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The forgotten sea shanties of Black Great Lakes sailors

picture of an old ship
Public Domain

What brightens up bleak winter days on the shores of the Great Lakes? Sea shanties and plenty of them.

An unexpected flurry of sailing songs have been making the round on social media—most prominently on TikTok. Between our vibrant traditional folk scene and the state’s maritime history, Michigan has a few shanties of its own to sing. That canon includes songs sung by Black sailors on the Great Lakes—whose history has often been overlooked.

The Great Lakes were a trade route that always brought economic opportunity, says Jillian Reese, curator of exhibits at the Michigan History Center. The fur trade was one of the first big industries in the state. Once that trade waned, fishing and mining were the commercial products with the highest demand. Sailors also transported iron ore and copper ore mined in the Upper Peninsula between Milwaukee, Chicago, and Detroit.  

Black sailors were estimated to make up about 10% of the crews on Great Lake ships, which was a large percentage for most industries. But their stories are underrepresented in scholarship on the Great Lakes shipping industry, according to Reese. Some prominent and successful Black sailors were noted in history, but not the everyday crewmembers who worked these ships.

Sea shanties are one way historians are revisiting lost history of the average sailor. During the 1930s and 1960s, historians collected oral traditions and sea shanties from sailors. These songs were passed down through generations and provide insight into the lives of the people who worked aboard the ships.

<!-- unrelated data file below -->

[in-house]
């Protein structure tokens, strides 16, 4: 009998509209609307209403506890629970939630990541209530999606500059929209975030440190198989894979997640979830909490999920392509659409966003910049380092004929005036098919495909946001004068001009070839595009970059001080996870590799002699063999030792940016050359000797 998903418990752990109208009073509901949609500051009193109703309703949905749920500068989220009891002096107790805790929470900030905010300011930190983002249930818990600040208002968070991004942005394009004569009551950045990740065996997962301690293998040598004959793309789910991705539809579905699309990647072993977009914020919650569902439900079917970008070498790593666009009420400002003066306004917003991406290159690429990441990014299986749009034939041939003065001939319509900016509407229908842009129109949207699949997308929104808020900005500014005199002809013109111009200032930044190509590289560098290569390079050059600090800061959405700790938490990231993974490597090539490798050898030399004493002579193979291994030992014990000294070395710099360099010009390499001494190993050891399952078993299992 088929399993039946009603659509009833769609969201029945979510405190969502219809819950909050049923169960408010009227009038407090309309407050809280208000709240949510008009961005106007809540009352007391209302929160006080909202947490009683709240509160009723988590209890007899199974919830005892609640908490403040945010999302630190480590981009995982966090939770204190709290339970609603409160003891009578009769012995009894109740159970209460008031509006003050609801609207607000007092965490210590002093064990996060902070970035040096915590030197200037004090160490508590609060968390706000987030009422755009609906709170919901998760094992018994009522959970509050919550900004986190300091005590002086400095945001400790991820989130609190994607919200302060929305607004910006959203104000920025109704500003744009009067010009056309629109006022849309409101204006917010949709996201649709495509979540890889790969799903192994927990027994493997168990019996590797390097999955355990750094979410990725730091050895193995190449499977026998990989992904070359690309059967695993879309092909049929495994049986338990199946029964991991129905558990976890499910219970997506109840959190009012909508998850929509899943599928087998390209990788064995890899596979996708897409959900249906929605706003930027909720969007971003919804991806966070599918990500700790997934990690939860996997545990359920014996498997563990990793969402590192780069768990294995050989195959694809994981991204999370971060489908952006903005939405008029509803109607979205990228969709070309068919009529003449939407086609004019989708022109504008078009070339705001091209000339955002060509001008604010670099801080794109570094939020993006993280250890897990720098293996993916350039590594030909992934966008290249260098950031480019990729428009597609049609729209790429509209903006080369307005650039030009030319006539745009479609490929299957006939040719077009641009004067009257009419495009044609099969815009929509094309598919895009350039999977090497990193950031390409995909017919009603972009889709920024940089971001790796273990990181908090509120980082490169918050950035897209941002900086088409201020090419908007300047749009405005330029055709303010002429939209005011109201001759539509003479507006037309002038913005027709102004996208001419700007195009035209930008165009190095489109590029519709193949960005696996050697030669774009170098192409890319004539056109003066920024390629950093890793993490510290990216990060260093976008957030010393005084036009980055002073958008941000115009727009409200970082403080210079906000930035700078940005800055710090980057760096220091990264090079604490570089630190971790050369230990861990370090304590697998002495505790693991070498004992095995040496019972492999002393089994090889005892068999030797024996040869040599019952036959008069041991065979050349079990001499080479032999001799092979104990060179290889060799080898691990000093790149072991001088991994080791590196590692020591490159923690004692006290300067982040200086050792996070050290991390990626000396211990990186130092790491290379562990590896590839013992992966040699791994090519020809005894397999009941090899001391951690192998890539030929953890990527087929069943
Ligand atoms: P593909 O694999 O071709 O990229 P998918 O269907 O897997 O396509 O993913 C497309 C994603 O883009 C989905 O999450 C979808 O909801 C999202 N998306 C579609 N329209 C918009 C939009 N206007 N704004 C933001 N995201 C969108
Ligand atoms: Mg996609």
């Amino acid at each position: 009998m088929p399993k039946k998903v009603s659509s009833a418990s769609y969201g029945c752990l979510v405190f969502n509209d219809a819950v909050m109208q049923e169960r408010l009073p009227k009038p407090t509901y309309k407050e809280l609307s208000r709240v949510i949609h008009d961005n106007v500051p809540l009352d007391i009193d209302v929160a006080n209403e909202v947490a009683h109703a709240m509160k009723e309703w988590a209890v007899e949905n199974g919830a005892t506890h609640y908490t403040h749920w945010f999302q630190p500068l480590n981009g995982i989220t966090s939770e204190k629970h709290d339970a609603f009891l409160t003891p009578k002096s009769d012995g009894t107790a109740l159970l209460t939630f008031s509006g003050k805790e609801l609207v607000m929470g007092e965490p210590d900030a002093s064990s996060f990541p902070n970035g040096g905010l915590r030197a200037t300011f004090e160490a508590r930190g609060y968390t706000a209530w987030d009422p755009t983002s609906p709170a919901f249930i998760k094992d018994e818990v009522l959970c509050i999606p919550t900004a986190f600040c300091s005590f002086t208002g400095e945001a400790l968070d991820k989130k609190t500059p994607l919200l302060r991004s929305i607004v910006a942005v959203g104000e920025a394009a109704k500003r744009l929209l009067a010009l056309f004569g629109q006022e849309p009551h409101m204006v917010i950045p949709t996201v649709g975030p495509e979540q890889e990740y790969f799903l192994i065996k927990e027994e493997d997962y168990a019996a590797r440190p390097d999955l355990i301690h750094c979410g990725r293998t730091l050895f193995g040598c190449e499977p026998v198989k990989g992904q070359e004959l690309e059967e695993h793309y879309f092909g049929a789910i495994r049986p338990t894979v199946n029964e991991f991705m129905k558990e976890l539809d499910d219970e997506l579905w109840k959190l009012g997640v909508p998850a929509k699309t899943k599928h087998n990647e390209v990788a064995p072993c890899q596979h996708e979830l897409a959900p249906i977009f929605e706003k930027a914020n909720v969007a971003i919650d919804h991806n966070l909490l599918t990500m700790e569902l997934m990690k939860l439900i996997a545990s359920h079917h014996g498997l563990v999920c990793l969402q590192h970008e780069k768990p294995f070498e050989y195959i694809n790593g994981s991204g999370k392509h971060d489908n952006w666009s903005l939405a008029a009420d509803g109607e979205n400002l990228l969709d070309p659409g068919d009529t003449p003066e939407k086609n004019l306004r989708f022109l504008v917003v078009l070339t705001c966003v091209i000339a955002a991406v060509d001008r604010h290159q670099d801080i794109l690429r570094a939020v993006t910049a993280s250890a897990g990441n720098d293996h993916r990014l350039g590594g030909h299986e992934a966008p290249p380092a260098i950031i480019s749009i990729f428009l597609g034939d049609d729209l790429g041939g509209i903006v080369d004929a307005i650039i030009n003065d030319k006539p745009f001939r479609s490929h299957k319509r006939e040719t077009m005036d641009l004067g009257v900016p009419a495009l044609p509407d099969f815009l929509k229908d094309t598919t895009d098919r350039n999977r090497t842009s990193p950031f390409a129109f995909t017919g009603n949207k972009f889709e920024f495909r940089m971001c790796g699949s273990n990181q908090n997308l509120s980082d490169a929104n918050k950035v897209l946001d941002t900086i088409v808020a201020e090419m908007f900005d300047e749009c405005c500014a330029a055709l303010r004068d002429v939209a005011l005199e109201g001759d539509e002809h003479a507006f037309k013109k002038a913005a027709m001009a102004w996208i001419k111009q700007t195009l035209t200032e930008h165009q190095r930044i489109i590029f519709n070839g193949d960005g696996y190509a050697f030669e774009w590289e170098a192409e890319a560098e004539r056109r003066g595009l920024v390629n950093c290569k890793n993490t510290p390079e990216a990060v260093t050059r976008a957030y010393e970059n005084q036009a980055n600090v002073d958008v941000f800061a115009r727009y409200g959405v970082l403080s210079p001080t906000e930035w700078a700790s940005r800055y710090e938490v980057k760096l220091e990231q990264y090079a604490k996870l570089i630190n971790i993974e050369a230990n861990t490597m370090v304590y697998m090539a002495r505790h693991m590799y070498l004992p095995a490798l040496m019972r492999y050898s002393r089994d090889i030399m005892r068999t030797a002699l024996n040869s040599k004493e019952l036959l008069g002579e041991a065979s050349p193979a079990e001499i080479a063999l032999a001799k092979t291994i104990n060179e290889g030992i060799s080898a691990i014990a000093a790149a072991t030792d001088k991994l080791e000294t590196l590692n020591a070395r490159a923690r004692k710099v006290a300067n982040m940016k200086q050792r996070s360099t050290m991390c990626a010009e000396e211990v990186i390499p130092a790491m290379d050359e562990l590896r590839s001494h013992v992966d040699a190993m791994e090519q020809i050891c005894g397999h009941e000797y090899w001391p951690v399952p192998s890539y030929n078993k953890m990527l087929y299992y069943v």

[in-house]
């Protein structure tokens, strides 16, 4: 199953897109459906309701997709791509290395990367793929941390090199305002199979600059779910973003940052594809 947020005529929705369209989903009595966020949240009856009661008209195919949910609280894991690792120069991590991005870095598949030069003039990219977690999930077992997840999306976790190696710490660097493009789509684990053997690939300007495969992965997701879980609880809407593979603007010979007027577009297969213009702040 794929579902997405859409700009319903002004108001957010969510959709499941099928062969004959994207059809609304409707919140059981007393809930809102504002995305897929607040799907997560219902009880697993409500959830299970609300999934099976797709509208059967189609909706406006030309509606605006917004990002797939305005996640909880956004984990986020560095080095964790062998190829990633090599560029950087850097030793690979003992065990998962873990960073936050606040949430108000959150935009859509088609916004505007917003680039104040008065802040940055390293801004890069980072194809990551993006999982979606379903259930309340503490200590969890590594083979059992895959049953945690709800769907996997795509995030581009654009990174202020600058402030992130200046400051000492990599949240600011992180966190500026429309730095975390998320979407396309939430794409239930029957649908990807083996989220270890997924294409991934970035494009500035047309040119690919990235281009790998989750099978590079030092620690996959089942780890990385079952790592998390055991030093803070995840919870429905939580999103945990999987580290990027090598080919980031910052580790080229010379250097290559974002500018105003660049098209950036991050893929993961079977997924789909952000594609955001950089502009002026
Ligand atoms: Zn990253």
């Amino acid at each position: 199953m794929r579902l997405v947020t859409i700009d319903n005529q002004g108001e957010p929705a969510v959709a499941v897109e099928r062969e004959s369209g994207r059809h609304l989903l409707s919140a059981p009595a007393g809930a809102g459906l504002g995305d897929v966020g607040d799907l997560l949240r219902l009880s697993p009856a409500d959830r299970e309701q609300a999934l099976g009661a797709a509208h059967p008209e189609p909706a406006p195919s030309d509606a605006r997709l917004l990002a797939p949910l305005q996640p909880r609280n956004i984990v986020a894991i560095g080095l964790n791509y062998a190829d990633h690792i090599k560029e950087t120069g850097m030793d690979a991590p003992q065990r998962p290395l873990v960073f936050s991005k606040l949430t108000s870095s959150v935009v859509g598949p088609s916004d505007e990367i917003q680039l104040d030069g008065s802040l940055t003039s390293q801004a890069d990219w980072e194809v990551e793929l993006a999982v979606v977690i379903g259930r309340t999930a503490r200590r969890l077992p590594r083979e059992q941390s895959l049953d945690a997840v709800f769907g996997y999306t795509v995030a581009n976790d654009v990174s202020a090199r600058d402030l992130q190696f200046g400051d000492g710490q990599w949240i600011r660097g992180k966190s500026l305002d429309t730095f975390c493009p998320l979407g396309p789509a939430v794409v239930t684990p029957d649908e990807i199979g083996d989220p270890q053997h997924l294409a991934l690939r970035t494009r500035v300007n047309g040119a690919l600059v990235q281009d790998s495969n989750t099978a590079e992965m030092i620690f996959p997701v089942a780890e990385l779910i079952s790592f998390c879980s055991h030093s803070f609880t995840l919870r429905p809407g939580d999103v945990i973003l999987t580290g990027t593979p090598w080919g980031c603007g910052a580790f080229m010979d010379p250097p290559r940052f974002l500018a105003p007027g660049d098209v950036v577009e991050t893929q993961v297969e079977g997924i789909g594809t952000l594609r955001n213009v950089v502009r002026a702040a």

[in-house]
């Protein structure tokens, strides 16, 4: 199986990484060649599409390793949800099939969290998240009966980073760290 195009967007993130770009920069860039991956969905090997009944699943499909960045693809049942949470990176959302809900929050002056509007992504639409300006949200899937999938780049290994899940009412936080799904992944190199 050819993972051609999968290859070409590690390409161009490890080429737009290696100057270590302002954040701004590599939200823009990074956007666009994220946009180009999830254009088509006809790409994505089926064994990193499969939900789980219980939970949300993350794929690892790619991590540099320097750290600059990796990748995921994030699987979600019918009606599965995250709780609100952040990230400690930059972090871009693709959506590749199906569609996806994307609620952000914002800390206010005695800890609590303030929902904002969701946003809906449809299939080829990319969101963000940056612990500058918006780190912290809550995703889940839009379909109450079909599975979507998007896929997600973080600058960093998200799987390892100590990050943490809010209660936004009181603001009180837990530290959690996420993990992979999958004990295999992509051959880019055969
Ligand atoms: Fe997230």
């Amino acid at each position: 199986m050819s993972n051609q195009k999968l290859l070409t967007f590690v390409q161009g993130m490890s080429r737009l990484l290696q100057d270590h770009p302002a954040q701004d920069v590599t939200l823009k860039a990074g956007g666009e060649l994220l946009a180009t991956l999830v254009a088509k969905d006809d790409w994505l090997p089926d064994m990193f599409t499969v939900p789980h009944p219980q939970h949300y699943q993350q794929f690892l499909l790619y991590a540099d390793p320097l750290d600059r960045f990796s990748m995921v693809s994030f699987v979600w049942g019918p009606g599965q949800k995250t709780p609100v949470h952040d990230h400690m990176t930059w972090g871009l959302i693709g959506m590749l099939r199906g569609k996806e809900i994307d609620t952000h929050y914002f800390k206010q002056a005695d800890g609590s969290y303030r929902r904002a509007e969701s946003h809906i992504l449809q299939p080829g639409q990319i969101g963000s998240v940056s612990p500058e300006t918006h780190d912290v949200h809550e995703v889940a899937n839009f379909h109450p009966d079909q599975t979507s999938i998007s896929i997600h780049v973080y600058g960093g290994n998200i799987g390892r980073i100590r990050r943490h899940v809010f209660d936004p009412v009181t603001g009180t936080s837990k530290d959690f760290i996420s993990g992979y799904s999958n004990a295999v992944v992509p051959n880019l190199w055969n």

“There is very little in the sort of traditional scholarship about sailors lives on the Great Lakes, about Black sailors, but these sea shanties, because they're so rooted in the day-to-day operations of the ships, actually give us a great view into what their experiences were,” Reese said.

Reese explains that many ship captains in the Great Lakes were Quakers who were very involved with the abolitionist movement in Michigan. These ship captains would bring Black Americans seeking freedom onto their ships and disguise them as sailors so they could escape to Canada.

“Many of them [freedom seekers] would actually be working on the ships, making money while they were waiting for their passage,” Reese said.

While working on the ships, sailors needed a way to pass the time. Sea shanties were one way sailors could keep themselves entertained while performing communal labor. Black sailors performed different tasks than white sailors, and for each activity, there was a different shanty. One prominent song among Black sailors was called “The Ward Line.”

“It was a shanty that was sung by sailors working on ships owned by Eber Ward, who was an owner of merchant ships. And he himself was involved in the Underground Railroad and abolition. So we know that his ships were part of this. And Eber, actually a bounty was put on his head because he was so involved in moving freedom seekers from the United States to Canada. And so this song is about the hauling that Black sailors would do.”

Many communities in Michigan have family history in the Great Lake shipping industry. It was common for sailors to settle in a port city once their hard journey was complete. And when the sailors were relieved to be on land once again, they might have sung the last line of The Ward Line shanty:

“Now I'm a-goin' back to ol' Detroit/And no more workin' both day and night”

This post was written by Stateside production assistant Catherine Nouhan.

Stateside is produced daily by a dedicated group of producers and production assistants. Listen daily, on-air, at 3 and 8 p.m., or subscribe to the daily podcast wherever you like to listen.
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